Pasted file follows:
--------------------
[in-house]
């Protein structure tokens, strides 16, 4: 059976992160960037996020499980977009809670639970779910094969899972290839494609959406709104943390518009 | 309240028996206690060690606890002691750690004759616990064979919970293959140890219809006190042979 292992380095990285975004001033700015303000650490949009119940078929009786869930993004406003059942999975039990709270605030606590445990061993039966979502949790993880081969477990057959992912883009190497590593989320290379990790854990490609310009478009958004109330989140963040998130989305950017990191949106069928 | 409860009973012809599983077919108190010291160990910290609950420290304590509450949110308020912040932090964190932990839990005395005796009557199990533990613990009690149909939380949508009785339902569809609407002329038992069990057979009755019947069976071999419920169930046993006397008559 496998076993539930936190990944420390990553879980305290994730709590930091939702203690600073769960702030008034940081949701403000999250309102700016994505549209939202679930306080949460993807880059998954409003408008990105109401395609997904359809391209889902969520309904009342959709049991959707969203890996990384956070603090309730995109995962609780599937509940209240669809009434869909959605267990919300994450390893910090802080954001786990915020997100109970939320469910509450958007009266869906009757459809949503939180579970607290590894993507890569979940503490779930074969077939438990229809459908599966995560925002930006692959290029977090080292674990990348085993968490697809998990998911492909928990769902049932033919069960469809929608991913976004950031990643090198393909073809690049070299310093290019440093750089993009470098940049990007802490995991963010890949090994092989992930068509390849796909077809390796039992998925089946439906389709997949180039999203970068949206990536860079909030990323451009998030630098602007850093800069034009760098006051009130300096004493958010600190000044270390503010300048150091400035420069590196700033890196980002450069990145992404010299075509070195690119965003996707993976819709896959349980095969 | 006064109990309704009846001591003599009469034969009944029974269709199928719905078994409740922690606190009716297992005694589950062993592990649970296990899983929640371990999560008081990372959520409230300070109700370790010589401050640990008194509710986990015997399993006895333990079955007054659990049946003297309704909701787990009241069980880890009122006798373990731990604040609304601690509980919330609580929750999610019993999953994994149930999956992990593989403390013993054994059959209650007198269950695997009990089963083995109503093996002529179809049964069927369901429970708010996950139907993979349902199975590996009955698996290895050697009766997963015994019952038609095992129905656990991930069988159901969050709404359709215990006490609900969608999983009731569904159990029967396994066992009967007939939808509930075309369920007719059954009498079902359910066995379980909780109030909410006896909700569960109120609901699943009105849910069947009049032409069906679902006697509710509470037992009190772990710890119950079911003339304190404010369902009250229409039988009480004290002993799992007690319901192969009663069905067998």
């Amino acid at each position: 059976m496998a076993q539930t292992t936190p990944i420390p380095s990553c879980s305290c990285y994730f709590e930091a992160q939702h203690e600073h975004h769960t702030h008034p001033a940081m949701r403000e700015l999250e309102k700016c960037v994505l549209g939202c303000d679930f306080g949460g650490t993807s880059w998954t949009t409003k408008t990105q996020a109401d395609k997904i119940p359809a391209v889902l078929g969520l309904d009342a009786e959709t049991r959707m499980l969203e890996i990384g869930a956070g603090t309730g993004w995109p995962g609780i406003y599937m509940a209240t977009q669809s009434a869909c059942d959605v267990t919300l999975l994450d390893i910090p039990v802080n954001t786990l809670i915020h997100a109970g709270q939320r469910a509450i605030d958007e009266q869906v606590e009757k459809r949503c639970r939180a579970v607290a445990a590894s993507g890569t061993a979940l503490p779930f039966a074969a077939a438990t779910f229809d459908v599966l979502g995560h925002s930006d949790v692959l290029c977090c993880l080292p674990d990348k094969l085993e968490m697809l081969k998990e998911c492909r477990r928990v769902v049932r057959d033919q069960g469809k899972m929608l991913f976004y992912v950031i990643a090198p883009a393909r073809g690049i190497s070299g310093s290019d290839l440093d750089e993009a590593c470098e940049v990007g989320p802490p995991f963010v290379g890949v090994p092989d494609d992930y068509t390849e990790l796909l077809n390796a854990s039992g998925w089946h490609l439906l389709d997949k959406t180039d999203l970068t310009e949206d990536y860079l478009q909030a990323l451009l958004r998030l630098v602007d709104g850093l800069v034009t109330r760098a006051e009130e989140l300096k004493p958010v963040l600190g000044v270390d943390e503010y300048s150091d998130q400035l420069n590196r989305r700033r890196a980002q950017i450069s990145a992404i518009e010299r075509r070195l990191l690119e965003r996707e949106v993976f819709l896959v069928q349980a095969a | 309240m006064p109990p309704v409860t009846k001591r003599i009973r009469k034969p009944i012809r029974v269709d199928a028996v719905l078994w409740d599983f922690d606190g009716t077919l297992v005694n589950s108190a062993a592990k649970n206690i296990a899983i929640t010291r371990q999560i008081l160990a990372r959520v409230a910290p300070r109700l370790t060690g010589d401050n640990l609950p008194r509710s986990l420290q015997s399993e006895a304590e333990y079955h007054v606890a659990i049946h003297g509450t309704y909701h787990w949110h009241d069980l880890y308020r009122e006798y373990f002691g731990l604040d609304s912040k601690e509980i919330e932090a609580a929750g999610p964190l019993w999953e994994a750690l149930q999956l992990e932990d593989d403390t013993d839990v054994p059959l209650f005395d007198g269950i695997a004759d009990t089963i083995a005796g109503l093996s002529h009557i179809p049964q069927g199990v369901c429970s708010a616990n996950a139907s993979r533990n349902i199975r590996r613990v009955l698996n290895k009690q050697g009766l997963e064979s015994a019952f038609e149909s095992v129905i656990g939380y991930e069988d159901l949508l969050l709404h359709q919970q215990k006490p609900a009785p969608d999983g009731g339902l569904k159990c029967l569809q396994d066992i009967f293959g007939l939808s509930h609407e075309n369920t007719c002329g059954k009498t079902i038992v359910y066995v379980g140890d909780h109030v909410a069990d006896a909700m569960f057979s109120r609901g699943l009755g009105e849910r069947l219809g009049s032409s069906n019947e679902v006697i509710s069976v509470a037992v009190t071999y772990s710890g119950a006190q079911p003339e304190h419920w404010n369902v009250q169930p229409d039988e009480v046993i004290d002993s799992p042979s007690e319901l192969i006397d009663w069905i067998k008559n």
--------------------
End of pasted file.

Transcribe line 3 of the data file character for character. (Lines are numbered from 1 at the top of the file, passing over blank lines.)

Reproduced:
């Amino acid at each position: 059976m496998a076993q539930t292992t936190p990944i420390p380095s990553c879980s305290c990285y994730f709590e930091a992160q939702h203690e600073h975004h769960t702030h008034p001033a940081m949701r403000e700015l999250e309102k700016c960037v994505l549209g939202c303000d679930f306080g949460g650490t993807s880059w998954t949009t409003k408008t990105q996020a109401d395609k997904i119940p359809a391209v889902l078929g969520l309904d009342a009786e959709t049991r959707m499980l969203e890996i990384g869930a956070g603090t309730g993004w995109p995962g609780i406003y599937m509940a209240t977009q669809s009434a869909c059942d959605v267990t919300l999975l994450d390893i910090p039990v802080n954001t786990l809670i915020h997100a109970g709270q939320r469910a509450i605030d958007e009266q869906v606590e009757k459809r949503c639970r939180a579970v607290a445990a590894s993507g890569t061993a979940l503490p779930f039966a074969a077939a438990t779910f229809d459908v599966l979502g995560h925002s930006d949790v692959l290029c977090c993880l080292p674990d990348k094969l085993e968490m697809l081969k998990e998911c492909r477990r928990v769902v049932r057959d033919q069960g469809k899972m929608l991913f976004y992912v950031i990643a090198p883009a393909r073809g690049i190497s070299g310093s290019d290839l440093d750089e993009a590593c470098e940049v990007g989320p802490p995991f963010v290379g890949v090994p092989d494609d992930y068509t390849e990790l796909l077809n390796a854990s039992g998925w089946h490609l439906l389709d997949k959406t180039d999203l970068t310009e949206d990536y860079l478009q909030a990323l451009l958004r998030l630098v602007d709104g850093l800069v034009t109330r760098a006051e009130e989140l300096k004493p958010v963040l600190g000044v270390d943390e503010y300048s150091d998130q400035l420069n590196r989305r700033r890196a980002q950017i450069s990145a992404i518009e010299r075509r070195l990191l690119e965003r996707e949106v993976f819709l896959v069928q349980a095969a | 309240m006064p109990p309704v409860t009846k001591r003599i009973r009469k034969p009944i012809r029974v269709d199928a028996v719905l078994w409740d599983f922690d606190g009716t077919l297992v005694n589950s108190a062993a592990k649970n206690i296990a899983i929640t010291r371990q999560i008081l160990a990372r959520v409230a910290p300070r109700l370790t060690g010589d401050n640990l609950p008194r509710s986990l420290q015997s399993e006895a304590e333990y079955h007054v606890a659990i049946h003297g509450t309704y909701h787990w949110h009241d069980l880890y308020r009122e006798y373990f002691g731990l604040d609304s912040k601690e509980i919330e932090a609580a929750g999610p964190l019993w999953e994994a750690l149930q999956l992990e932990d593989d403390t013993d839990v054994p059959l209650f005395d007198g269950i695997a004759d009990t089963i083995a005796g109503l093996s002529h009557i179809p049964q069927g199990v369901c429970s708010a616990n996950a139907s993979r533990n349902i199975r590996r613990v009955l698996n290895k009690q050697g009766l997963e064979s015994a019952f038609e149909s095992v129905i656990g939380y991930e069988d159901l949508l969050l709404h359709q919970q215990k006490p609900a009785p969608d999983g009731g339902l569904k159990c029967l569809q396994d066992i009967f293959g007939l939808s509930h609407e075309n369920t007719c002329g059954k009498t079902i038992v359910y066995v379980g140890d909780h109030v909410a069990d006896a909700m569960f057979s109120r609901g699943l009755g009105e849910r069947l219809g009049s032409s069906n019947e679902v006697i509710s069976v509470a037992v009190t071999y772990s710890g119950a006190q079911p003339e304190h419920w404010n369902v009250q169930p229409d039988e009480v046993i004290d002993s799992p042979s007690e319901l192969i006397d009663w069905i067998k008559n």